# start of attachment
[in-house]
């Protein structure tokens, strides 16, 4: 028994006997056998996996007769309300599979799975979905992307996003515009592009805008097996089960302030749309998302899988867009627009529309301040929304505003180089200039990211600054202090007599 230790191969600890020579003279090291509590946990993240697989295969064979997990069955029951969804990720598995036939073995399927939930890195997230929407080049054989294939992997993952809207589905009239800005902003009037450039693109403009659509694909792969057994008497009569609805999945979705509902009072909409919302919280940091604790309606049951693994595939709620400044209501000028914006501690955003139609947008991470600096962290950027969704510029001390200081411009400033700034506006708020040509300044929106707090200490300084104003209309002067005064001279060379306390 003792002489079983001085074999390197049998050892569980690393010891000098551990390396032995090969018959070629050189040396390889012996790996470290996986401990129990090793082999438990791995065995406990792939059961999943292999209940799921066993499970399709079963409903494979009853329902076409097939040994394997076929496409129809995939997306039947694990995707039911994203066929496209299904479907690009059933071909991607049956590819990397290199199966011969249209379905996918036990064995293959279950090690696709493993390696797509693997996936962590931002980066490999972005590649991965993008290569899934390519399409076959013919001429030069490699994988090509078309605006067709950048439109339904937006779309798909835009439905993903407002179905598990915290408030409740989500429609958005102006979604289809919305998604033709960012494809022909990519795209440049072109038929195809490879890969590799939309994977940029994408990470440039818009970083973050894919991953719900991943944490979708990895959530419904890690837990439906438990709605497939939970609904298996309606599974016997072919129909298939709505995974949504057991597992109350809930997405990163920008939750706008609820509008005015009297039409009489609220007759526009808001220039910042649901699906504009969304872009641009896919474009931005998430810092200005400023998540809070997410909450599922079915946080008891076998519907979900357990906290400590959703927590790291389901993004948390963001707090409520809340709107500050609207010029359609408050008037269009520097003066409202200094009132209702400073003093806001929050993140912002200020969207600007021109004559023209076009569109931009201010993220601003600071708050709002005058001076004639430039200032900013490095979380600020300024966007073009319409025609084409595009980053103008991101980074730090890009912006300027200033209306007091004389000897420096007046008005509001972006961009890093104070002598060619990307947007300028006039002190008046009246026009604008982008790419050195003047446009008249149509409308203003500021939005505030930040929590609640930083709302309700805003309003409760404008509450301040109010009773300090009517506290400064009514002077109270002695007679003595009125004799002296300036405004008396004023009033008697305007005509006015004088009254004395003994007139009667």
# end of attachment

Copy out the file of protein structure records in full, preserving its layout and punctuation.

[in-house]
């Protein structure tokens, strides 16, 4: 028994006997056998996996007769309300599979799975979905992307996003515009592009805008097996089960302030749309998302899988867009627009529309301040929304505003180089200039990211600054202090007599 230790191969600890020579003279090291509590946990993240697989295969064979997990069955029951969804990720598995036939073995399927939930890195997230929407080049054989294939992997993952809207589905009239800005902003009037450039693109403009659509694909792969057994008497009569609805999945979705509902009072909409919302919280940091604790309606049951693994595939709620400044209501000028914006501690955003139609947008991470600096962290950027969704510029001390200081411009400033700034506006708020040509300044929106707090200490300084104003209309002067005064001279060379306390 003792002489079983001085074999390197049998050892569980690393010891000098551990390396032995090969018959070629050189040396390889012996790996470290996986401990129990090793082999438990791995065995406990792939059961999943292999209940799921066993499970399709079963409903494979009853329902076409097939040994394997076929496409129809995939997306039947694990995707039911994203066929496209299904479907690009059933071909991607049956590819990397290199199966011969249209379905996918036990064995293959279950090690696709493993390696797509693997996936962590931002980066490999972005590649991965993008290569899934390519399409076959013919001429030069490699994988090509078309605006067709950048439109339904937006779309798909835009439905993903407002179905598990915290408030409740989500429609958005102006979604289809919305998604033709960012494809022909990519795209440049072109038929195809490879890969590799939309994977940029994408990470440039818009970083973050894919991953719900991943944490979708990895959530419904890690837990439906438990709605497939939970609904298996309606599974016997072919129909298939709505995974949504057991597992109350809930997405990163920008939750706008609820509008005015009297039409009489609220007759526009808001220039910042649901699906504009969304872009641009896919474009931005998430810092200005400023998540809070997410909450599922079915946080008891076998519907979900357990906290400590959703927590790291389901993004948390963001707090409520809340709107500050609207010029359609408050008037269009520097003066409202200094009132209702400073003093806001929050993140912002200020969207600007021109004559023209076009569109931009201010993220601003600071708050709002005058001076004639430039200032900013490095979380600020300024966007073009319409025609084409595009980053103008991101980074730090890009912006300027200033209306007091004389000897420096007046008005509001972006961009890093104070002598060619990307947007300028006039002190008046009246026009604008982008790419050195003047446009008249149509409308203003500021939005505030930040929590609640930083709302309700805003309003409760404008509450301040109010009773300090009517506290400064009514002077109270002695007679003595009125004799002296300036405004008396004023009033008697305007005509006015004088009254004395003994007139009667």